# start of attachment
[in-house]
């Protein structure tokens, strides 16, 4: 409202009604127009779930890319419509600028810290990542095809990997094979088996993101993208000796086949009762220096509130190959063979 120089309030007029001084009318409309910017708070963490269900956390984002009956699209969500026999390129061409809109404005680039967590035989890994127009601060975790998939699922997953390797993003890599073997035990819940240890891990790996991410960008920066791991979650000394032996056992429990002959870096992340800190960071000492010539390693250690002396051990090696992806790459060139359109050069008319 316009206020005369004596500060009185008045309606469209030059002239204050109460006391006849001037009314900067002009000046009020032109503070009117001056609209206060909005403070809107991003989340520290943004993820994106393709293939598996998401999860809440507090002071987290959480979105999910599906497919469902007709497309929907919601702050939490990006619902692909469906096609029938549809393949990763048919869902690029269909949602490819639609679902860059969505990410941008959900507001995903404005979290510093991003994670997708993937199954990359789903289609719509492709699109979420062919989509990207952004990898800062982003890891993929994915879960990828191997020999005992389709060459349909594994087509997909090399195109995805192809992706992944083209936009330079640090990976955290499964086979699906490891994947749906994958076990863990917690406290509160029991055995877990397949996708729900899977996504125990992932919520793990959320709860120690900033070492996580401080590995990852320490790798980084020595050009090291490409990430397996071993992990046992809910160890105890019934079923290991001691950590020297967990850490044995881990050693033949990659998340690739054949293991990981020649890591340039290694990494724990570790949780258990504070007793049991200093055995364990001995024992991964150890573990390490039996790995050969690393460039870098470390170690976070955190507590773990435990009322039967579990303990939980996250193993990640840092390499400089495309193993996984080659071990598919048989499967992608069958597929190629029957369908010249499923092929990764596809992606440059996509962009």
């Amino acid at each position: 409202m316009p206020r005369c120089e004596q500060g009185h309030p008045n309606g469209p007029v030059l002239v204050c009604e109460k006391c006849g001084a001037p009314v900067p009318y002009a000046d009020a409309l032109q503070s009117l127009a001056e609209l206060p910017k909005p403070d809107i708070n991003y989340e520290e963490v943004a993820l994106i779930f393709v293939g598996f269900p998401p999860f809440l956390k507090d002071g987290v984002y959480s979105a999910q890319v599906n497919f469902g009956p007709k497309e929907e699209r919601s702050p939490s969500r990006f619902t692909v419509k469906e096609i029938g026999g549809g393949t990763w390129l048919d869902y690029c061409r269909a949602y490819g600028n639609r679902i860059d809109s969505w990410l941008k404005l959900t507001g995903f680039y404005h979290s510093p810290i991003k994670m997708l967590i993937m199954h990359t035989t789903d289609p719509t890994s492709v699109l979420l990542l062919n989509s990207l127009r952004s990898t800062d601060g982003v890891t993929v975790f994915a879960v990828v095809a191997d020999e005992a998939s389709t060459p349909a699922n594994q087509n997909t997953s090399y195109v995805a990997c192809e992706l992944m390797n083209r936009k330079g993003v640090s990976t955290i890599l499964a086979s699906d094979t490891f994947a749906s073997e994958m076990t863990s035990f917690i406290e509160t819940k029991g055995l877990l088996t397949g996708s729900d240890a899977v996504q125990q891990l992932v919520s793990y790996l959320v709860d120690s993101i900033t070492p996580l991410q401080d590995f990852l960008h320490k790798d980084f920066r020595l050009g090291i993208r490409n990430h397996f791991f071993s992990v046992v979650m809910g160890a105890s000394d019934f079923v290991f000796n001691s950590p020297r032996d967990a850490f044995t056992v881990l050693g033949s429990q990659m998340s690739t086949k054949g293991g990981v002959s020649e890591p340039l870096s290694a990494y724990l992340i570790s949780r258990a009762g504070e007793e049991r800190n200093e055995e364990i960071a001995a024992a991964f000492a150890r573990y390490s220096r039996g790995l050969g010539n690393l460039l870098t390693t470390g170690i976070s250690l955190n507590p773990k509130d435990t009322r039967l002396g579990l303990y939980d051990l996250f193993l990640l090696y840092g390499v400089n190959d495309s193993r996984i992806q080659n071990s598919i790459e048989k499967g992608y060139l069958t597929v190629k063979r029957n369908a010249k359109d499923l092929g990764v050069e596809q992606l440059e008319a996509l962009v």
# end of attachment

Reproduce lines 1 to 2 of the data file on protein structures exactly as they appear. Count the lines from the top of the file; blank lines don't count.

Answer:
[in-house]
């Protein structure tokens, strides 16, 4: 409202009604127009779930890319419509600028810290990542095809990997094979088996993101993208000796086949009762220096509130190959063979 120089309030007029001084009318409309910017708070963490269900956390984002009956699209969500026999390129061409809109404005680039967590035989890994127009601060975790998939699922997953390797993003890599073997035990819940240890891990790996991410960008920066791991979650000394032996056992429990002959870096992340800190960071000492010539390693250690002396051990090696992806790459060139359109050069008319 316009206020005369004596500060009185008045309606469209030059002239204050109460006391006849001037009314900067002009000046009020032109503070009117001056609209206060909005403070809107991003989340520290943004993820994106393709293939598996998401999860809440507090002071987290959480979105999910599906497919469902007709497309929907919601702050939490990006619902692909469906096609029938549809393949990763048919869902690029269909949602490819639609679902860059969505990410941008959900507001995903404005979290510093991003994670997708993937199954990359789903289609719509492709699109979420062919989509990207952004990898800062982003890891993929994915879960990828191997020999005992389709060459349909594994087509997909090399195109995805192809992706992944083209936009330079640090990976955290499964086979699906490891994947749906994958076990863990917690406290509160029991055995877990397949996708729900899977996504125990992932919520793990959320709860120690900033070492996580401080590995990852320490790798980084020595050009090291490409990430397996071993992990046992809910160890105890019934079923290991001691950590020297967990850490044995881990050693033949990659998340690739054949293991990981020649890591340039290694990494724990570790949780258990504070007793049991200093055995364990001995024992991964150890573990390490039996790995050969690393460039870098470390170690976070955190507590773990435990009322039967579990303990939980996250193993990640840092390499400089495309193993996984080659071990598919048989499967992608069958597929190629029957369908010249499923092929990764596809992606440059996509962009």